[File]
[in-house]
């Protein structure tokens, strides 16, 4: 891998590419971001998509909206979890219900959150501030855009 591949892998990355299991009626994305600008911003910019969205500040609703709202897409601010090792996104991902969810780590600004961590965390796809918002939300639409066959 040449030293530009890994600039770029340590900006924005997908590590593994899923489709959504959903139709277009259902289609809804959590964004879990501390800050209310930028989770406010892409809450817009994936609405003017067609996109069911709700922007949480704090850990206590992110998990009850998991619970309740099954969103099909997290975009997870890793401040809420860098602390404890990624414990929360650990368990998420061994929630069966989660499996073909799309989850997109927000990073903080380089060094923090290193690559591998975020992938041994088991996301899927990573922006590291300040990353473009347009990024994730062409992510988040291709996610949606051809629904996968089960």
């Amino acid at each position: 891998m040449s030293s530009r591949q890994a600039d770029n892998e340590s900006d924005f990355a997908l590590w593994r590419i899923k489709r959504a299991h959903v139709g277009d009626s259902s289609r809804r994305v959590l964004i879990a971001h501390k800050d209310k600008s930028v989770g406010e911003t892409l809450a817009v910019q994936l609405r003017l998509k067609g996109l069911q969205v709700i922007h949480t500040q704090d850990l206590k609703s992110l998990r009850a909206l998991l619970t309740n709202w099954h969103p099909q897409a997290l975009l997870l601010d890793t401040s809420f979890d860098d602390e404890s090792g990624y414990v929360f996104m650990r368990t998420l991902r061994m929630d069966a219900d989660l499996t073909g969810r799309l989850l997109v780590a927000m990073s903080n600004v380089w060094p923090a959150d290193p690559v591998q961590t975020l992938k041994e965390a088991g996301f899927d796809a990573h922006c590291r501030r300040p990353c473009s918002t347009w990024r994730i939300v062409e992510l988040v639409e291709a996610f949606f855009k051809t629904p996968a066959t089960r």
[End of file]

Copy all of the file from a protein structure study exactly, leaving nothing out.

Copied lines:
[in-house]
């Protein structure tokens, strides 16, 4: 891998590419971001998509909206979890219900959150501030855009 591949892998990355299991009626994305600008911003910019969205500040609703709202897409601010090792996104991902969810780590600004961590965390796809918002939300639409066959 040449030293530009890994600039770029340590900006924005997908590590593994899923489709959504959903139709277009259902289609809804959590964004879990501390800050209310930028989770406010892409809450817009994936609405003017067609996109069911709700922007949480704090850990206590992110998990009850998991619970309740099954969103099909997290975009997870890793401040809420860098602390404890990624414990929360650990368990998420061994929630069966989660499996073909799309989850997109927000990073903080380089060094923090290193690559591998975020992938041994088991996301899927990573922006590291300040990353473009347009990024994730062409992510988040291709996610949606051809629904996968089960």
């Amino acid at each position: 891998m040449s030293s530009r591949q890994a600039d770029n892998e340590s900006d924005f990355a997908l590590w593994r590419i899923k489709r959504a299991h959903v139709g277009d009626s259902s289609r809804r994305v959590l964004i879990a971001h501390k800050d209310k600008s930028v989770g406010e911003t892409l809450a817009v910019q994936l609405r003017l998509k067609g996109l069911q969205v709700i922007h949480t500040q704090d850990l206590k609703s992110l998990r009850a909206l998991l619970t309740n709202w099954h969103p099909q897409a997290l975009l997870l601010d890793t401040s809420f979890d860098d602390e404890s090792g990624y414990v929360f996104m650990r368990t998420l991902r061994m929630d069966a219900d989660l499996t073909g969810r799309l989850l997109v780590a927000m990073s903080n600004v380089w060094p923090a959150d290193p690559v591998q961590t975020l992938k041994e965390a088991g996301f899927d796809a990573h922006c590291r501030r300040p990353c473009s918002t347009w990024r994730i939300v062409e992510l988040v639409e291709a996610f949606f855009k051809t629904p996968a066959t089960r």